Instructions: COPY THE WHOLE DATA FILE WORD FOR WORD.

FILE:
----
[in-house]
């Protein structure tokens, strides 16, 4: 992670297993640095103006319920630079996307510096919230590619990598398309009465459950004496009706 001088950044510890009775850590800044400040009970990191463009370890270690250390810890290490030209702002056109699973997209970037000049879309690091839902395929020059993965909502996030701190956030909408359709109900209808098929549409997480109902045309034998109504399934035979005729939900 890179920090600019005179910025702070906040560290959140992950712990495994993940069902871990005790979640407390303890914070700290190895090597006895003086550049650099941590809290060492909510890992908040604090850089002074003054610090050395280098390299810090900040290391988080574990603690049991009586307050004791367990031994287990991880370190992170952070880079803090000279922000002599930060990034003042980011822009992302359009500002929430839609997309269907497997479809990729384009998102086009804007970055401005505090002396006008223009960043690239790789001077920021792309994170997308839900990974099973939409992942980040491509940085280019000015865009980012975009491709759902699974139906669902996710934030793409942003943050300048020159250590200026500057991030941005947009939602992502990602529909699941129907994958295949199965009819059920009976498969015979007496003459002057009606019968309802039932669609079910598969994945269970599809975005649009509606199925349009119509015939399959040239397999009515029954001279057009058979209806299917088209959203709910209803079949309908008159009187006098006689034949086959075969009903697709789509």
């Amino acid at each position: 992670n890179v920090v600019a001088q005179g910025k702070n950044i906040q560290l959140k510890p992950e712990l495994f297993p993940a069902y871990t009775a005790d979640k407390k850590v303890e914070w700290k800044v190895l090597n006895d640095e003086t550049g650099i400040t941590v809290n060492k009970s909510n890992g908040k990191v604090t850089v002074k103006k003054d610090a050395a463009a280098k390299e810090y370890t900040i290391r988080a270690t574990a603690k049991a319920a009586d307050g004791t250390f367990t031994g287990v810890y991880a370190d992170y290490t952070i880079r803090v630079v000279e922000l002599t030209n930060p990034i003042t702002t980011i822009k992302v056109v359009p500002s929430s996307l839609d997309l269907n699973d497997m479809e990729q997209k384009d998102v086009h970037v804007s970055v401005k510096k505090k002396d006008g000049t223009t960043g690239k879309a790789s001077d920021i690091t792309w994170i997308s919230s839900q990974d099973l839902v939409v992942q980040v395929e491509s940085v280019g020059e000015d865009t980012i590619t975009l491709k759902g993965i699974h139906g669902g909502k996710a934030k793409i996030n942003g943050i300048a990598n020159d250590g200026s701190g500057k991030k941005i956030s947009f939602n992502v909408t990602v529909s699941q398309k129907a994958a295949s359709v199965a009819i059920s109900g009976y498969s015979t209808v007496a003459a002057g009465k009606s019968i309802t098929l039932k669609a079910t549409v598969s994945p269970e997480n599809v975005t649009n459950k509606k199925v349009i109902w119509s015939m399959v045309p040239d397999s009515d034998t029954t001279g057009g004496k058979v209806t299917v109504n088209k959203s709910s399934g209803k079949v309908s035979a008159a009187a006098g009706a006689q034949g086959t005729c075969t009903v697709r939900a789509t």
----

[in-house]
């Protein structure tokens, strides 16, 4: 992670297993640095103006319920630079996307510096919230590619990598398309009465459950004496009706 001088950044510890009775850590800044400040009970990191463009370890270690250390810890290490030209702002056109699973997209970037000049879309690091839902395929020059993965909502996030701190956030909408359709109900209808098929549409997480109902045309034998109504399934035979005729939900 890179920090600019005179910025702070906040560290959140992950712990495994993940069902871990005790979640407390303890914070700290190895090597006895003086550049650099941590809290060492909510890992908040604090850089002074003054610090050395280098390299810090900040290391988080574990603690049991009586307050004791367990031994287990991880370190992170952070880079803090000279922000002599930060990034003042980011822009992302359009500002929430839609997309269907497997479809990729384009998102086009804007970055401005505090002396006008223009960043690239790789001077920021792309994170997308839900990974099973939409992942980040491509940085280019000015865009980012975009491709759902699974139906669902996710934030793409942003943050300048020159250590200026500057991030941005947009939602992502990602529909699941129907994958295949199965009819059920009976498969015979007496003459002057009606019968309802039932669609079910598969994945269970599809975005649009509606199925349009119509015939399959040239397999009515029954001279057009058979209806299917088209959203709910209803079949309908008159009187006098006689034949086959075969009903697709789509």
């Amino acid at each position: 992670n890179v920090v600019a001088q005179g910025k702070n950044i906040q560290l959140k510890p992950e712990l495994f297993p993940a069902y871990t009775a005790d979640k407390k850590v303890e914070w700290k800044v190895l090597n006895d640095e003086t550049g650099i400040t941590v809290n060492k009970s909510n890992g908040k990191v604090t850089v002074k103006k003054d610090a050395a463009a280098k390299e810090y370890t900040i290391r988080a270690t574990a603690k049991a319920a009586d307050g004791t250390f367990t031994g287990v810890y991880a370190d992170y290490t952070i880079r803090v630079v000279e922000l002599t030209n930060p990034i003042t702002t980011i822009k992302v056109v359009p500002s929430s996307l839609d997309l269907n699973d497997m479809e990729q997209k384009d998102v086009h970037v804007s970055v401005k510096k505090k002396d006008g000049t223009t960043g690239k879309a790789s001077d920021i690091t792309w994170i997308s919230s839900q990974d099973l839902v939409v992942q980040v395929e491509s940085v280019g020059e000015d865009t980012i590619t975009l491709k759902g993965i699974h139906g669902g909502k996710a934030k793409i996030n942003g943050i300048a990598n020159d250590g200026s701190g500057k991030k941005i956030s947009f939602n992502v909408t990602v529909s699941q398309k129907a994958a295949s359709v199965a009819i059920s109900g009976y498969s015979t209808v007496a003459a002057g009465k009606s019968i309802t098929l039932k669609a079910t549409v598969s994945p269970e997480n599809v975005t649009n459950k509606k199925v349009i109902w119509s015939m399959v045309p040239d397999s009515d034998t029954t001279g057009g004496k058979v209806t299917v109504n088209k959203s709910s399934g209803k079949v309908s035979a008159a009187a006098g009706a006689q034949g086959t005729c075969t009903v697709r939900a789509t």